• The Summary panel on the lower right shows a listing of the most recent alerts that have triggered.

Choose the alert time range

Use the time range picker to select the time range. The Content Pack for Unix Dashboards and Reports updates the Statistics and Summary panel to include only events that have occurred within the time period (from the chosen point in the past up to now).

View statistics

The Statistics panel displays three donut charts which show the following information:

  • The number of Hosts that have fired alerts in the time range selected in the Alert Time Range panel.
  • The Names of the alerts that have fired in this time period.
  • The Severity of the alerts that have triggered in this period.

Each donut chart is divided into different color slices depending on how many hosts, alerts, or severity levels are present in the selected time range.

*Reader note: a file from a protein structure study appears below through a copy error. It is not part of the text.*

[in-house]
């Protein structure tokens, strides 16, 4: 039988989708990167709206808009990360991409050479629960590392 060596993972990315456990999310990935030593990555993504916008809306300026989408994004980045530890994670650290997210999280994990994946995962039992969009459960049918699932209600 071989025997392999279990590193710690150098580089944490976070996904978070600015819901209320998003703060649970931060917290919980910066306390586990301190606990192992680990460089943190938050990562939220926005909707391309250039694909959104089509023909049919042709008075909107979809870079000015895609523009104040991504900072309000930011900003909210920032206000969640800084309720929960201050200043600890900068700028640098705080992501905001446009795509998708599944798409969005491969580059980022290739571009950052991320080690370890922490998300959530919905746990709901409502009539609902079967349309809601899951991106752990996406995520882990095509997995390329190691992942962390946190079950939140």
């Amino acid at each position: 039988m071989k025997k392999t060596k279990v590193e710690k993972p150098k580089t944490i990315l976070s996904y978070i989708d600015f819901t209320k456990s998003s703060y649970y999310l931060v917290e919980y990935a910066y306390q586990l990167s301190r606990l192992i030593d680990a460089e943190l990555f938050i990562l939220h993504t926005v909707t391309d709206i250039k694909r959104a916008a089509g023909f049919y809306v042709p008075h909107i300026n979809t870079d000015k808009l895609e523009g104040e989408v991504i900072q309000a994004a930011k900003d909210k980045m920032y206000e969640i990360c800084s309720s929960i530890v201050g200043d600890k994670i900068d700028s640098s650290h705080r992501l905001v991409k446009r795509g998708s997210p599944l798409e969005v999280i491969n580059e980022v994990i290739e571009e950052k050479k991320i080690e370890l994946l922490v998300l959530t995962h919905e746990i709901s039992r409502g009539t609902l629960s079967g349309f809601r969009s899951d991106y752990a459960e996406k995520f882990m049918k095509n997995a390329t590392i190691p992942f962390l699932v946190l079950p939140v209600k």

Get information about a single host by clicking one of the color slices in the Hosts donut chart. The donut chart updates to show you how many alerts that host triggered during the selected time range, and the Summary panel updates to show information on alerts that include the selected host.

Similarly, the Name donut chart allows you to filter which alerts have fired. When you click on a donut chart slice for a specific alert, the chart updates to show you how many times that alert has fired in the selected time range. The Summary panel also updates to show you only those alerts.

The Severity donut chart allows you to filter alerts based on severity. When you click a slice in that chart, the chart updates to show the number of times that alerts of the selected severity level have triggered in the selected time frame. The Summary panel also updates with only alerts of the selected severity level.

You can reset the filter for each donut chart by clicking the reset link inside each chart.